During the pandemic, abortion providers offered “pills by post” without a face-to-face consultation. Now, as government considers making the scheme permanent, Alithea Williams from the Society for the Protection of Unborn Children explains why this would be a disaster.
Almost two years ago, the government introduced temporary measures to allow abortion pills to be sent to women in the post, without a face-to-face consultation. Despite assurances that this was an emergency measure to prevent the spread of Covid, abortion providers have been campaigning heavily for the “pills by post” scheme to be made permanent. As the expiry date (30 March) approaches they are clearly getting worried – several groups wrote to the Health Minister warning of “disastrous” consequences if the policy is withdrawn as originally planned.
The British Pregnancy Advisory Service told the Minister that it would be “utterly cruel” to end the scheme. However, in the eyes of the Society for the Protection of Unborn Children (SPUC), and the coalition of pro-life and Christian groups that have spearheaded opposition to the scheme, what is “utterly cruel” is the policy itself.
Why is this? After all, while we believe that abortion itself is wrong, does it really make much difference where it takes place? Why, especially during the pandemic, should women go into a clinic just to take a pill? The problem is that this isn’t about where a pill is taken. The pills by post system means that the woman never sees a medical professional in person – so there’s no scan to check the gestation of the pregnancy (the pills are only supposed to be taken up to 10 weeks) and no private consultation to ensure she isn’t being coerced. In addition, a medical abortion isn’t just taking a pill to make a pregnancy disappear. It is a painful and often traumatic process, where the drugs cause cramping and bleeding to expel the baby.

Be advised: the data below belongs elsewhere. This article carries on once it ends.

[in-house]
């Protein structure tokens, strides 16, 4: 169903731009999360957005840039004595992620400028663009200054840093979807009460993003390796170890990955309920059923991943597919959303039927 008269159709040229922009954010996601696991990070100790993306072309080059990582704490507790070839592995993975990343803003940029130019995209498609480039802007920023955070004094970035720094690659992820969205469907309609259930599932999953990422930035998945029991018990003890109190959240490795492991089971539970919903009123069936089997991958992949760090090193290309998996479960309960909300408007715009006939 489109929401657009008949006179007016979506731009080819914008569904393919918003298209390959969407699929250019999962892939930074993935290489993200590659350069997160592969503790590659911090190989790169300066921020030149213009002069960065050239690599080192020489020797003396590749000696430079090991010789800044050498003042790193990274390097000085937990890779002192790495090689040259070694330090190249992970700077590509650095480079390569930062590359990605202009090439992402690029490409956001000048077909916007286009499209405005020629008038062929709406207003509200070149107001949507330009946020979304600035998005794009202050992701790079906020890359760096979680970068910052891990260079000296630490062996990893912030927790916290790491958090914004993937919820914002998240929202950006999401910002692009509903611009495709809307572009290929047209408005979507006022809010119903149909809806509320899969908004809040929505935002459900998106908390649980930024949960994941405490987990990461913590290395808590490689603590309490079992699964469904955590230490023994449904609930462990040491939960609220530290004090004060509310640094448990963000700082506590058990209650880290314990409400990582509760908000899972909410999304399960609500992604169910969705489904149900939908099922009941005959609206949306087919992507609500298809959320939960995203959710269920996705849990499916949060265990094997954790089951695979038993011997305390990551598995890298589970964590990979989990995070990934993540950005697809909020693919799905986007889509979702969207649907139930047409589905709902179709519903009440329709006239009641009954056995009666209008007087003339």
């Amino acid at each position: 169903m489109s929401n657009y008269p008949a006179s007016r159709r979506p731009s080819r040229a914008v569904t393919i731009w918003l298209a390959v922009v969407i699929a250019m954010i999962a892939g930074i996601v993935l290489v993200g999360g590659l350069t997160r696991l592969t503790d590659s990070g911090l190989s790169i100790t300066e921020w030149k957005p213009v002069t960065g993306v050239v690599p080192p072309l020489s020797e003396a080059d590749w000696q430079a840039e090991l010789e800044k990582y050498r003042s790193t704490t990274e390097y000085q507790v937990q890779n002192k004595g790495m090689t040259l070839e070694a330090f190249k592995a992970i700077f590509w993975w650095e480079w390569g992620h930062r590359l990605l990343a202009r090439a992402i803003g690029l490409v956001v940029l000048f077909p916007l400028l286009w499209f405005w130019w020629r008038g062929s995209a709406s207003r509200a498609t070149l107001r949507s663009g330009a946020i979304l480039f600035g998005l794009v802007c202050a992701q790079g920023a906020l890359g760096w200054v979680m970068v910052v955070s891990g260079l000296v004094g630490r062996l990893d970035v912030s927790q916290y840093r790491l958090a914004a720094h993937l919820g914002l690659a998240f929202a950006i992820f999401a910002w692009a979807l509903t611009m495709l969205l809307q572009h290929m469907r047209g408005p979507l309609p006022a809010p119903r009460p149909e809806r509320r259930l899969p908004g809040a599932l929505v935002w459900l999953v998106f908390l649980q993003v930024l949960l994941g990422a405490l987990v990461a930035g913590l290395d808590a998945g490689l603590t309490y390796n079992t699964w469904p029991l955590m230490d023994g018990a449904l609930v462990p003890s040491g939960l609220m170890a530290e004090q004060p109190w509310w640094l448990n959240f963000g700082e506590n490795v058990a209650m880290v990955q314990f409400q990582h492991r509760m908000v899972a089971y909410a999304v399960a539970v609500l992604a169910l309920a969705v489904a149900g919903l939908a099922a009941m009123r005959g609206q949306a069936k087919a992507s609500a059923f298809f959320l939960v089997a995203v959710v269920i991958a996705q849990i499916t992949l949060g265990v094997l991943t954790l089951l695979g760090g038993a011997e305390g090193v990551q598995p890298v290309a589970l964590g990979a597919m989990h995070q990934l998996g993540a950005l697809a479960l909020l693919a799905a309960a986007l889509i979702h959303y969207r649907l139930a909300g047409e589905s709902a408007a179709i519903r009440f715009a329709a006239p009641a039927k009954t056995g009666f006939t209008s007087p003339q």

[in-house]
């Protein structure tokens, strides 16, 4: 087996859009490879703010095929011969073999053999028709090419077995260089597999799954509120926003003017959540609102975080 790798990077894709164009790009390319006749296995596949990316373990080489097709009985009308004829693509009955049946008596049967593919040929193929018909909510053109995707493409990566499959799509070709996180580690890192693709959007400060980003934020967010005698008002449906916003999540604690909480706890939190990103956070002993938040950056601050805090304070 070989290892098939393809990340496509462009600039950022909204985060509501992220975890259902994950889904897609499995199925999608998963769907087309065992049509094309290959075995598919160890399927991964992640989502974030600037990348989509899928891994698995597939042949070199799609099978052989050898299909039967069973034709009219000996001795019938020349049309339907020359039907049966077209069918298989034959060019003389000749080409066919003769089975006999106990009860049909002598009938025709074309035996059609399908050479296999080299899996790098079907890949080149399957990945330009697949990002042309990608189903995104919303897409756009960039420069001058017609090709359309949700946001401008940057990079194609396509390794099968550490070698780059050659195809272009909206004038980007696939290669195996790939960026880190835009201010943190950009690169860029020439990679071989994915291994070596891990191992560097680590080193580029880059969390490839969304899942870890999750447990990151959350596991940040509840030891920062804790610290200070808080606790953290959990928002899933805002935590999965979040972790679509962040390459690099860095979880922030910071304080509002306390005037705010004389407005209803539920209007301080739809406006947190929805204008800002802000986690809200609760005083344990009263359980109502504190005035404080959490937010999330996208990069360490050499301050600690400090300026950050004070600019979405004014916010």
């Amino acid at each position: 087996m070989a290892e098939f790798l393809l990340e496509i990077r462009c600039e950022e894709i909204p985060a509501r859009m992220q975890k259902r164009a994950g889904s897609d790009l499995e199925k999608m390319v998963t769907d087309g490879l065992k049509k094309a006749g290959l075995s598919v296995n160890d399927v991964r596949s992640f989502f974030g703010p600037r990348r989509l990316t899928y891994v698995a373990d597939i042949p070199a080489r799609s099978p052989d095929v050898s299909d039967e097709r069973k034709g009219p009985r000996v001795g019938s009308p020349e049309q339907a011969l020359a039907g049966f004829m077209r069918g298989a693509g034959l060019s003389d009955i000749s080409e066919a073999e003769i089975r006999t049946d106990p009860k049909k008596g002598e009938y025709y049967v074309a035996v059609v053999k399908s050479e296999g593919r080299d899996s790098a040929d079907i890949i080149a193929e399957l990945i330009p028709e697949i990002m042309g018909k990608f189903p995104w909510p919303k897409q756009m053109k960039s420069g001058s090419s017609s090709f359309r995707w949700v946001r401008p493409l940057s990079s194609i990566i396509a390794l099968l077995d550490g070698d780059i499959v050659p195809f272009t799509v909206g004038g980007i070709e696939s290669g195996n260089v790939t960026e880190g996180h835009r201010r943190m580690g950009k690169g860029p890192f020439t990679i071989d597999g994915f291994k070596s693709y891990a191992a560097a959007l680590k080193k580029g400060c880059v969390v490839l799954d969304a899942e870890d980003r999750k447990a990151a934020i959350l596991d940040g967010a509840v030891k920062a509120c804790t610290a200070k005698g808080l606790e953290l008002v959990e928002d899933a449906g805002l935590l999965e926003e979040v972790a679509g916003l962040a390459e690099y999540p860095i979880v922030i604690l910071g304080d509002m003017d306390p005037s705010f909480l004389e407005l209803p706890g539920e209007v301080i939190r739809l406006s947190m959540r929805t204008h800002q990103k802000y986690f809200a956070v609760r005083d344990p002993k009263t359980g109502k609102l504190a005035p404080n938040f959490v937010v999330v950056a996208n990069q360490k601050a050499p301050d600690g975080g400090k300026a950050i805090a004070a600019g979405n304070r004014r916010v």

It’s just crazy now that I look back on it, and I just think how I was even able to take those tablets home.
Natalia, who was 19 when she took abortion pills at home, described the pain as like “being stabbed in the stomach”. She said: “I was never told about the risks that there are, emotionally and physically. I wasn’t aware of them. I was never offered a scan, so it was never like they actually knew how far along I was. It’s just crazy now that I look back on it, and I just think how I was even able to take those tablets home. I mean, for all they know, I could’ve been so far gone [that] it could’ve caused some serious damage. It’s not just a group of cells. It is actually a baby, because I’ve seen it. It’s not what they tell you it is. It is a life.”
Many women have experiences like Natalia’s. But there is also objective evidence for how dangerous this policy is. Freedom of Information requests made to NHS Trusts in England show that 5.9% of women using abortion drugs are subsequently treated in hospital for complications arising from an incomplete abortion. Data from NHS Ambulance Services that indicate that on average 36 women every month make 999 calls seeking medical assistance for complications arising from having taken abortion pills. A mystery client investigation published by Christian Concern in 2021 found that pills could be obtained using false information since NHS numbers are not required and identity checks were not carried out.
5.9% of women using abortion drugs are subsequently treated in hospital for complications arising from an incomplete abortion.
Now is the time to remind our politicians of their promise that the home abortions policy would be a temporary emergency measure. We’re encouraging supporters to ask their MPs to lobby the Health Minister to end the scheme as the government had previously promised. We must make a final push to remove this horrific DIY abortion policy before it harms more women and ends the lives of more babies.